Meet Your Merchant: Family of animal lovers run The Hay Barn |
Jennifer Terman
Staff Writer

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Meet Your Merchant: Family of animal lovers run The Hay Barn

For a family that grew up in the agriculture business, surrounded by livestock, the ownership of a feed and supply store seemed like a natural fit.

Such is the case for the D'Andrades, who own and operate a Penn Valley ranch with horses, livestock and cattle, as well as The Hay Barn near Lake of the Pines in South County.

"We felt that being in the livestock industry, this would be a good business to pursue and grow with the agriculture industry in Nevada County," said Jennifer D'Andrade, who has served as a 4-H leader and Future Farmers of America member.

"My family has been involved with training and raising horses," she said. "It's been a lifelong thing being involved with animals."

The store offers hay products, organic and regular chicken feeds, cattle seeds, dog and cat food, baby chicks and pet supplies, supplied by Nutrena, Purina and Bar Ale.

The family purchased the location in June 2011 after they spotted an ad on Craigslist. The store was ready to close down, Alan D'Andrade said, and they were able to breathe new life into it. "I was excited and I thought that fits in with the realm of our lifestyle," Alan D'Andrade said. "It's actually grown quite a bit. It's part of the family now."

The passion for animals that Jennifer D'Andrade has is what makes the operations of the store so fulfilling, she said.

"I just love that with agriculture, what you put into it, you get back out of it and there's always a reward," Jennifer D'Andrade said.

Kassidy D'Andrade, 17, helps operate the store, and also shares the same passion for animals and connecting with the community as her mother.

"There's a lot of people who care about their animals and that's why we want to help people help animals," said Kassidy D'Andrade, who added that growing up on a ranch made her who she is today.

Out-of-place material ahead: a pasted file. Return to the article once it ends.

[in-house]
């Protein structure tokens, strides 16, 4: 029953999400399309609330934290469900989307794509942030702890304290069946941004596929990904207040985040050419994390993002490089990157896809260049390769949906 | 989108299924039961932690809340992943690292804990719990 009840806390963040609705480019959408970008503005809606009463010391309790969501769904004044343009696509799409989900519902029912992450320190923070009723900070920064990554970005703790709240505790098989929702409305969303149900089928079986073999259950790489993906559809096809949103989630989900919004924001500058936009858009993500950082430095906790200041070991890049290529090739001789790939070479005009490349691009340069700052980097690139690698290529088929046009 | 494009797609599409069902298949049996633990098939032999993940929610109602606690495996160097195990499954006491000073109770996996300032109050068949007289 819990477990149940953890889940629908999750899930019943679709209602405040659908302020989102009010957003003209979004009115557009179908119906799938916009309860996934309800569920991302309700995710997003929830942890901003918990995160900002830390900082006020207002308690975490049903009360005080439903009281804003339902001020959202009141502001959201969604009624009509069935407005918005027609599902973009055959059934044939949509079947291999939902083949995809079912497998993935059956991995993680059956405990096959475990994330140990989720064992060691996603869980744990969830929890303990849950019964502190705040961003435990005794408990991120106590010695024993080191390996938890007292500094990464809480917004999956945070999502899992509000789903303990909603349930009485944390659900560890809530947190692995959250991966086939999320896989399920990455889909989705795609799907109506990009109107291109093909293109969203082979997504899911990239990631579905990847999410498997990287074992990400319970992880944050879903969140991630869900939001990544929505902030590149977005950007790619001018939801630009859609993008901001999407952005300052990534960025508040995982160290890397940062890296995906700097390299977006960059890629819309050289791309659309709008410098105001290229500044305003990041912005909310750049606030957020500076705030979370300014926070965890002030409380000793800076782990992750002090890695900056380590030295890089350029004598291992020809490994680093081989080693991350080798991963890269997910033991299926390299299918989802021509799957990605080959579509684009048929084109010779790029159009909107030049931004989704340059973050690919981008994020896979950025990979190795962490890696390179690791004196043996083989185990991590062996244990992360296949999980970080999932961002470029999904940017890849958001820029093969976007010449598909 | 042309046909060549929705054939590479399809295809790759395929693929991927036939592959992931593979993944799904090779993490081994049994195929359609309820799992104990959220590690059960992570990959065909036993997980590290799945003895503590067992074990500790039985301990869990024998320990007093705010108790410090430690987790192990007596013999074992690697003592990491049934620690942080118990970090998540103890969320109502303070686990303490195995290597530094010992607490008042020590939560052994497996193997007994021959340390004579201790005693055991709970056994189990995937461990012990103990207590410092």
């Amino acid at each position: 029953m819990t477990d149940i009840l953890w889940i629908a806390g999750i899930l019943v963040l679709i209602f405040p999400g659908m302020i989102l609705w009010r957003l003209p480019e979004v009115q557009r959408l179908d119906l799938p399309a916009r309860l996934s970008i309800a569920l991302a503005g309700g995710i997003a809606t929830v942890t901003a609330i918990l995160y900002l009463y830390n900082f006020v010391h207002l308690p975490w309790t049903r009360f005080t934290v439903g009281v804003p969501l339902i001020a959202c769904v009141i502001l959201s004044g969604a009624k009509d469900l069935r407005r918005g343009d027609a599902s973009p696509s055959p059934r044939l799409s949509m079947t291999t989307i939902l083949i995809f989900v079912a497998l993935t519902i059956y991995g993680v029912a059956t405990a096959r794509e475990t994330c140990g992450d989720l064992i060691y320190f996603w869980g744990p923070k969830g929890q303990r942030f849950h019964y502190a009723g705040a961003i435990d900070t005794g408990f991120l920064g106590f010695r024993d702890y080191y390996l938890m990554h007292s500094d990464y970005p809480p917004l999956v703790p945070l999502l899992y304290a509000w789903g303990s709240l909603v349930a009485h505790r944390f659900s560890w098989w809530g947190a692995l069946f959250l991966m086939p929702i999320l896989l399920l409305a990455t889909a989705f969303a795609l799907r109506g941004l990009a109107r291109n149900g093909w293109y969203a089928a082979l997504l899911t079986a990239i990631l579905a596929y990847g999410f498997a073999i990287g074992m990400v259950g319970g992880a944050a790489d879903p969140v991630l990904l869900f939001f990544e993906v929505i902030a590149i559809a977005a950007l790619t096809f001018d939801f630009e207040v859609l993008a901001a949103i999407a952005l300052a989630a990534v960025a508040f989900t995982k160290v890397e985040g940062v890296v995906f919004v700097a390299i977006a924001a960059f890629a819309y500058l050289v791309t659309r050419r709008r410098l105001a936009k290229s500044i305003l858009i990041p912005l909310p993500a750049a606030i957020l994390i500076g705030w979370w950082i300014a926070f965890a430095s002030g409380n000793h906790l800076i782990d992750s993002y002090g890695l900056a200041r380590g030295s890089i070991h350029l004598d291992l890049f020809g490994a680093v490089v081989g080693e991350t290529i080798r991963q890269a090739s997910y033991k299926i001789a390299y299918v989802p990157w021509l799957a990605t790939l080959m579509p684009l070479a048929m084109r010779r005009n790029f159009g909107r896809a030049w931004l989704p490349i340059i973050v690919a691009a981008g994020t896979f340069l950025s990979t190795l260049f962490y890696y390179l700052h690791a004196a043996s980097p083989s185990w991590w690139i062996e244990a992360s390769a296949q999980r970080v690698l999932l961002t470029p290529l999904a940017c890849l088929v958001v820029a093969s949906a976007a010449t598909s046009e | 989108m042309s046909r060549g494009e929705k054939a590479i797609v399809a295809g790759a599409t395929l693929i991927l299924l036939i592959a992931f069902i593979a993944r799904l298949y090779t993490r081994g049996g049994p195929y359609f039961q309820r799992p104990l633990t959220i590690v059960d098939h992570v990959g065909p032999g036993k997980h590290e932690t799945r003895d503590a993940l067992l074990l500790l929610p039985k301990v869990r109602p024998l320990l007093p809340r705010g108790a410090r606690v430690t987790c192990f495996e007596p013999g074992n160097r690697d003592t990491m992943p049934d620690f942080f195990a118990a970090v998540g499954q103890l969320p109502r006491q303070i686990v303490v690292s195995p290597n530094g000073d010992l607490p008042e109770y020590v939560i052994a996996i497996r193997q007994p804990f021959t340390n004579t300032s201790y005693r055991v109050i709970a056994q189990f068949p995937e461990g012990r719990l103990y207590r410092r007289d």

"It's made me responsible and was definitely a huge thing for me," she said. "It's a huge part of this county and making Grass Valley what it is."

Kassidy D'Andrade said she plans to follow other agricultural pursuits in the future.

"I possibly want to be a vet, or get into agribusiness," she said. "Ag is a huge thing. People don't understand — agriculture runs the world, and that's definitely why I chose that path."

Even Alan D'Andrade, originally from Los Angeles, has grown passionate about agriculture and said he fell in love with the environment after he met Jennifer in 1985.

"When I moved up here, all I knew about livestock was what I saw on TV… then I met her and thought, "Wow, this is a whole new deal' and I'm glad for it, and I wouldn't change it."

"We turned him into a country boy," Jennifer D'Andrade said.

Alan said the move to Nevada County in eighth grade was a culture shock, and in his 30 years of residence, he has seen Nevada County expand.

"I moved up here in 1979 and it was a whole different town then," Alan D'Andrade said. "You would completely think you moved out of California. It was kind of like Little House on the Prairie back then."

The change in location was for the best, he said, and so was the change to adopt the store.

"Everybody that comes in becomes like family to us and we're getting to know the community better," he said.

The experience of hard work and responsibility proved essential to raising well-rounded children, Alan D'Andrade said.

"When you live in the suburbs, the biggest chore is to take out the trash, do the dishes … on the ranch they're busy all the time, and enjoy and reap the rewards of the animals," he said. "Had they not had it, they'd still be good kids, but it teaches them good family values."

Alan said the most challenging part of the store had been exposure, but persistence pays off.

"We'll just keep doing what we're doing," Alan D'Andrade said. "As long as we're enjoying it and happy to meet new people, the challenge doesn't seem so big."

The original owners left town three days after the store was purchased, Alan D'Andrade said, with a scant supply that has since grown.

"When we bought it, it had 10 bales of hay, 50 bags of grain; now we got probably 1,000 bales of hay, acquired another warehouse, and a lot of inventory," Alan D'Andrade said. "It needed somebody to care about it and we care about it."

To contact Staff Writer Jennifer Terman, email or call 530-477-4230.